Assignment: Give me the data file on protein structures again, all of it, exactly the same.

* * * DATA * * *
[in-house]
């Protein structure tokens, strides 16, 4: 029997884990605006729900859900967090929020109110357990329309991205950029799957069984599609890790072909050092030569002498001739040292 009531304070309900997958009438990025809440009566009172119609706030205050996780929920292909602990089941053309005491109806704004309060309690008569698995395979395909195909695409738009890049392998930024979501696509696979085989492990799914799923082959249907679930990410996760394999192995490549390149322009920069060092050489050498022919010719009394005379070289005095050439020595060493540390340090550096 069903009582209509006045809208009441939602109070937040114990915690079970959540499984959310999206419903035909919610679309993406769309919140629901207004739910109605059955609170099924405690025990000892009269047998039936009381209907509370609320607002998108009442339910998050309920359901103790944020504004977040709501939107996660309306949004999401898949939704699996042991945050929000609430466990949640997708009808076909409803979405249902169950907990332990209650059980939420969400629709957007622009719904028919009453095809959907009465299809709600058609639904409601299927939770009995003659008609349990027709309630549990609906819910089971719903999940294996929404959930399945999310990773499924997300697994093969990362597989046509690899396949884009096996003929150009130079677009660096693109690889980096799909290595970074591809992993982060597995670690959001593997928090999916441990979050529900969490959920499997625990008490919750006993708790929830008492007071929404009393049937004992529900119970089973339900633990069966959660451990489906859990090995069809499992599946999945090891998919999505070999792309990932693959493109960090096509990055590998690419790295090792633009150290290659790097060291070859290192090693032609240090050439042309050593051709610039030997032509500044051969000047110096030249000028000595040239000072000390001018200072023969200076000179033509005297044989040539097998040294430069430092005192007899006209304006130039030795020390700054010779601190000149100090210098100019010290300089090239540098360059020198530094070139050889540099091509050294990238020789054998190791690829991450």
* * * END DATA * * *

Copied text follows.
[in-house]
């Protein structure tokens, strides 16, 4: 029997884990605006729900859900967090929020109110357990329309991205950029799957069984599609890790072909050092030569002498001739040292 009531304070309900997958009438990025809440009566009172119609706030205050996780929920292909602990089941053309005491109806704004309060309690008569698995395979395909195909695409738009890049392998930024979501696509696979085989492990799914799923082959249907679930990410996760394999192995490549390149322009920069060092050489050498022919010719009394005379070289005095050439020595060493540390340090550096 069903009582209509006045809208009441939602109070937040114990915690079970959540499984959310999206419903035909919610679309993406769309919140629901207004739910109605059955609170099924405690025990000892009269047998039936009381209907509370609320607002998108009442339910998050309920359901103790944020504004977040709501939107996660309306949004999401898949939704699996042991945050929000609430466990949640997708009808076909409803979405249902169950907990332990209650059980939420969400629709957007622009719904028919009453095809959907009465299809709600058609639904409601299927939770009995003659008609349990027709309630549990609906819910089971719903999940294996929404959930399945999310990773499924997300697994093969990362597989046509690899396949884009096996003929150009130079677009660096693109690889980096799909290595970074591809992993982060597995670690959001593997928090999916441990979050529900969490959920499997625990008490919750006993708790929830008492007071929404009393049937004992529900119970089973339900633990069966959660451990489906859990090995069809499992599946999945090891998919999505070999792309990932693959493109960090096509990055590998690419790295090792633009150290290659790097060291070859290192090693032609240090050439042309050593051709610039030997032509500044051969000047110096030249000028000595040239000072000390001018200072023969200076000179033509005297044989040539097998040294430069430092005192007899006209304006130039030795020390700054010779601190000149100090210098100019010290300089090239540098360059020198530094070139050889540099091509050294990238020789054998190791690829991450």